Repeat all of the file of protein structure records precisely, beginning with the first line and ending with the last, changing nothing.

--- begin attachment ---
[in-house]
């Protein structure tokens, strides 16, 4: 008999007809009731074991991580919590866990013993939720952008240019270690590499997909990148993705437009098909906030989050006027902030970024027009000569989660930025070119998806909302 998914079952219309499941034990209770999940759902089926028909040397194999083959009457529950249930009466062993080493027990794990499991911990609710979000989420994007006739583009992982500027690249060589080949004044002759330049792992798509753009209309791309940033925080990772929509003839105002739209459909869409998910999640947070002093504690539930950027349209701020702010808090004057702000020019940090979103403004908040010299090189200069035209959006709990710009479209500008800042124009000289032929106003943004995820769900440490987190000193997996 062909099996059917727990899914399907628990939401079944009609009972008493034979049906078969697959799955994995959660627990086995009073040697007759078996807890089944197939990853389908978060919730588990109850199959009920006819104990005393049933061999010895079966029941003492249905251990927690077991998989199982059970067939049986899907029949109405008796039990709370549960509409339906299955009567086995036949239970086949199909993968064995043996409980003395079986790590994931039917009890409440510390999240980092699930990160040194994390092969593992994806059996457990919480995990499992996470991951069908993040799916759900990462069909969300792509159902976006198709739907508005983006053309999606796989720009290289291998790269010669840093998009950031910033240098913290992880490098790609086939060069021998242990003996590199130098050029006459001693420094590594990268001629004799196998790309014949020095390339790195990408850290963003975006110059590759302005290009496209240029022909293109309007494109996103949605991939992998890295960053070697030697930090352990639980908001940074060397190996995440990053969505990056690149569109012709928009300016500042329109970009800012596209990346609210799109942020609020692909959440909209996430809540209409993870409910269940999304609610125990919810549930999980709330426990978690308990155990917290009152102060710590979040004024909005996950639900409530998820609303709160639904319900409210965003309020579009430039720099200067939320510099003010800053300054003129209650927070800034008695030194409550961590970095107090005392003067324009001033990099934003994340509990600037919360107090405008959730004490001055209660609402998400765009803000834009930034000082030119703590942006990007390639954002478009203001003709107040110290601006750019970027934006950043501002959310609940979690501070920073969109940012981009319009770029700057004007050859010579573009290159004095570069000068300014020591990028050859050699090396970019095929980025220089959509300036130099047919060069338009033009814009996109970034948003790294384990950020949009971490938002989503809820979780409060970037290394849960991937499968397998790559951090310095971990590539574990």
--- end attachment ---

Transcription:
[in-house]
């Protein structure tokens, strides 16, 4: 008999007809009731074991991580919590866990013993939720952008240019270690590499997909990148993705437009098909906030989050006027902030970024027009000569989660930025070119998806909302 998914079952219309499941034990209770999940759902089926028909040397194999083959009457529950249930009466062993080493027990794990499991911990609710979000989420994007006739583009992982500027690249060589080949004044002759330049792992798509753009209309791309940033925080990772929509003839105002739209459909869409998910999640947070002093504690539930950027349209701020702010808090004057702000020019940090979103403004908040010299090189200069035209959006709990710009479209500008800042124009000289032929106003943004995820769900440490987190000193997996 062909099996059917727990899914399907628990939401079944009609009972008493034979049906078969697959799955994995959660627990086995009073040697007759078996807890089944197939990853389908978060919730588990109850199959009920006819104990005393049933061999010895079966029941003492249905251990927690077991998989199982059970067939049986899907029949109405008796039990709370549960509409339906299955009567086995036949239970086949199909993968064995043996409980003395079986790590994931039917009890409440510390999240980092699930990160040194994390092969593992994806059996457990919480995990499992996470991951069908993040799916759900990462069909969300792509159902976006198709739907508005983006053309999606796989720009290289291998790269010669840093998009950031910033240098913290992880490098790609086939060069021998242990003996590199130098050029006459001693420094590594990268001629004799196998790309014949020095390339790195990408850290963003975006110059590759302005290009496209240029022909293109309007494109996103949605991939992998890295960053070697030697930090352990639980908001940074060397190996995440990053969505990056690149569109012709928009300016500042329109970009800012596209990346609210799109942020609020692909959440909209996430809540209409993870409910269940999304609610125990919810549930999980709330426990978690308990155990917290009152102060710590979040004024909005996950639900409530998820609303709160639904319900409210965003309020579009430039720099200067939320510099003010800053300054003129209650927070800034008695030194409550961590970095107090005392003067324009001033990099934003994340509990600037919360107090405008959730004490001055209660609402998400765009803000834009930034000082030119703590942006990007390639954002478009203001003709107040110290601006750019970027934006950043501002959310609940979690501070920073969109940012981009319009770029700057004007050859010579573009290159004095570069000068300014020591990028050859050699090396970019095929980025220089959509300036130099047919060069338009033009814009996109970034948003790294384990950020949009971490938002989503809820979780409060970037290394849960991937499968397998790559951090310095971990590539574990």